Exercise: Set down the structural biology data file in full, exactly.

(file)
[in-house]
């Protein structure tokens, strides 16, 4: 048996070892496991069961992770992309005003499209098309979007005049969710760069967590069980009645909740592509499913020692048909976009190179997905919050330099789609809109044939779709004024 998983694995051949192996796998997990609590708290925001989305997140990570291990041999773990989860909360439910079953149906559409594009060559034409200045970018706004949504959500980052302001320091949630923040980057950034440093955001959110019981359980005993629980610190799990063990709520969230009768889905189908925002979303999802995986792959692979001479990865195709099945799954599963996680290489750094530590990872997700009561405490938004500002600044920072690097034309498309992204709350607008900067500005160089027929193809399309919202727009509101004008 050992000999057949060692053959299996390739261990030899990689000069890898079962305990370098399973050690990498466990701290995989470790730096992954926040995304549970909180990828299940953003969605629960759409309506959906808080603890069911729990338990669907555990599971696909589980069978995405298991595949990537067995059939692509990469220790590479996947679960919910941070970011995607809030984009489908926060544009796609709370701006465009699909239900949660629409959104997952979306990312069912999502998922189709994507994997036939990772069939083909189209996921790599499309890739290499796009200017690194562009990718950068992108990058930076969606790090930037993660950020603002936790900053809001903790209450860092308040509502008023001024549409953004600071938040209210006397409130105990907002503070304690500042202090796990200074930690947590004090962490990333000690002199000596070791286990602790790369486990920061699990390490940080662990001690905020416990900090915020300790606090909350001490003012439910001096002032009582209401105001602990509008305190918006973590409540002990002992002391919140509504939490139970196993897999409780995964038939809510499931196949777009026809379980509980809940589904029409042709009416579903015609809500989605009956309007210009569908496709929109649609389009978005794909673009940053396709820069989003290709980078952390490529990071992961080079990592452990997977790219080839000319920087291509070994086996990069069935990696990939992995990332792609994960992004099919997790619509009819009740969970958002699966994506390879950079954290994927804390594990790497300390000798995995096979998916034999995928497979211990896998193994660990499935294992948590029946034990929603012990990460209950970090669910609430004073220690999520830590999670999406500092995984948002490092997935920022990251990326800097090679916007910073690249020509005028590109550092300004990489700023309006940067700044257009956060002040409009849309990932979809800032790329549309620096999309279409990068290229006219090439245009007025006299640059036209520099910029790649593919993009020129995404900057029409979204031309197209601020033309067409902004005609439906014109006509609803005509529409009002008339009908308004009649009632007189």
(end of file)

[in-house]
């Protein structure tokens, strides 16, 4: 048996070892496991069961992770992309005003499209098309979007005049969710760069967590069980009645909740592509499913020692048909976009190179997905919050330099789609809109044939779709004024 998983694995051949192996796998997990609590708290925001989305997140990570291990041999773990989860909360439910079953149906559409594009060559034409200045970018706004949504959500980052302001320091949630923040980057950034440093955001959110019981359980005993629980610190799990063990709520969230009768889905189908925002979303999802995986792959692979001479990865195709099945799954599963996680290489750094530590990872997700009561405490938004500002600044920072690097034309498309992204709350607008900067500005160089027929193809399309919202727009509101004008 050992000999057949060692053959299996390739261990030899990689000069890898079962305990370098399973050690990498466990701290995989470790730096992954926040995304549970909180990828299940953003969605629960759409309506959906808080603890069911729990338990669907555990599971696909589980069978995405298991595949990537067995059939692509990469220790590479996947679960919910941070970011995607809030984009489908926060544009796609709370701006465009699909239900949660629409959104997952979306990312069912999502998922189709994507994997036939990772069939083909189209996921790599499309890739290499796009200017690194562009990718950068992108990058930076969606790090930037993660950020603002936790900053809001903790209450860092308040509502008023001024549409953004600071938040209210006397409130105990907002503070304690500042202090796990200074930690947590004090962490990333000690002199000596070791286990602790790369486990920061699990390490940080662990001690905020416990900090915020300790606090909350001490003012439910001096002032009582209401105001602990509008305190918006973590409540002990002992002391919140509504939490139970196993897999409780995964038939809510499931196949777009026809379980509980809940589904029409042709009416579903015609809500989605009956309007210009569908496709929109649609389009978005794909673009940053396709820069989003290709980078952390490529990071992961080079990592452990997977790219080839000319920087291509070994086996990069069935990696990939992995990332792609994960992004099919997790619509009819009740969970958002699966994506390879950079954290994927804390594990790497300390000798995995096979998916034999995928497979211990896998193994660990499935294992948590029946034990929603012990990460209950970090669910609430004073220690999520830590999670999406500092995984948002490092997935920022990251990326800097090679916007910073690249020509005028590109550092300004990489700023309006940067700044257009956060002040409009849309990932979809800032790329549309620096999309279409990068290229006219090439245009007025006299640059036209520099910029790649593919993009020129995404900057029409979204031309197209601020033309067409902004005609439906014109006509609803005509529409009002008339009908308004009649009632007189």